In any non-trivial task, developers need to join tables together. Joins are important when we want to:
There are certainly variations and extensions of why joins might be needed, but the above 3 cover most of the circumstances.
There is an alternative to using joins in some scenarios – subqueries. In instances where the goal is to filter on a restriction, a subquery can be used. Consider the following 2 SQL statements [using the Adventureworks database]:
-- Use a Subquery SELECT * FROM AdventureWorks.Person.Address WHERE StateProvinceID IN ( SELECT StateProvinceID FROM AdventureWorks.Person.StateProvince WHERE StateProvinceCode = 'CA' ) -- Use a Join SELECT addr.* FROM AdventureWorks.Person.Address addr INNER JOIN AdventureWorks.Person.StateProvince state ON addr.StateProvinceID = state.StateProvinceID WHERE state.StateProvinceCode = 'CA'
These are both functionally equivalent. Which of these is better? In this trivial example, both are fine. However, when query speed becomes an important factor, joins are generally going to outperform subqueries. I’ll explore this issue more in my next post.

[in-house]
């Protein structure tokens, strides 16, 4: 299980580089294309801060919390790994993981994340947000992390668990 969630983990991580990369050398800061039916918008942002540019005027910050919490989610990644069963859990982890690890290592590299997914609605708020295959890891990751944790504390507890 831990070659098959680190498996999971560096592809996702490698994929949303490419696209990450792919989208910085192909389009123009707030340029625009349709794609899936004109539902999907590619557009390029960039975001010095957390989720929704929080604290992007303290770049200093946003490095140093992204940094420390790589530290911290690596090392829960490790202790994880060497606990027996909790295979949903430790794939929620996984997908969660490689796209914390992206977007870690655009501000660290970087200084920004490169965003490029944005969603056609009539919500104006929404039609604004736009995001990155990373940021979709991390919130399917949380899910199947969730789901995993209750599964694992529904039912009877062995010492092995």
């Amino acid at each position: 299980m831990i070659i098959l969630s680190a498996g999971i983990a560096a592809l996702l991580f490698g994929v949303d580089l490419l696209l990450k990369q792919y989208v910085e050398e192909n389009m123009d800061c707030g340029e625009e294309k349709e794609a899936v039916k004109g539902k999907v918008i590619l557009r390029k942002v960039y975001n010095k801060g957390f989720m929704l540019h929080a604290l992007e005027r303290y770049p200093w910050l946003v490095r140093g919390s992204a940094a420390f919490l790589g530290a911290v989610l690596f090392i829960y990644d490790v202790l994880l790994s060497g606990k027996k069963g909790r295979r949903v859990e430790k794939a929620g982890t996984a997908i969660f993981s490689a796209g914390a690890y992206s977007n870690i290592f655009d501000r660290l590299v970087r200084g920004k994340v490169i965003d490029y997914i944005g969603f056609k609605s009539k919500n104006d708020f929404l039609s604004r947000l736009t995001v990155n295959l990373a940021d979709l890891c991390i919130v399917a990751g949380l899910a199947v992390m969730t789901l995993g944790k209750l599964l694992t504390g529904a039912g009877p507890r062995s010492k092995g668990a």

Also, the queries, as-is, use select *. This is generally not a good practice – instead, a column list should be provided in the select statement. However, having the select * raises one important difference between the 2 queries above – the columns from the joined table will be available in the result set whereas the columns from the table in the subquery will not. This is why I specified the table alias in the 2nd query [for the select *] to make the results display equivalently.
With the join, notice there are two conditions – one that the StateProvinceID must be equal and one that the state code needs to be ‘CA’. Why did I put the StateProvinceID check in the ‘on’ clause and the state code check in the ‘where’ clause? I think doing it this way is cleaner. When I join tables, I consider there to be three types of join conditions:
It is also possible to join the tables without any 'on' condition. For example, the following is functionally equivalent to the above two statements:
SELECT addr.* FROM AdventureWorks.Person.Address addr, AdventureWorks.Person.StateProvince state WHERE addr.StateProvinceID = state.StateProvinceID AND state.StateProvinceCode = 'CA'
This is an implicit join with a comma separating the joined tables and all conditions in the where clause. The original join [with an 'on' condition] is an explicit join. Is the implicit join syntax recommended? Functionally and speed-wise, these two are identical. However, for queries with a number of tables being joined, the implicit syntax can become unmaintainable and difficult to debug/extend. I always prefer the explicit join syntax.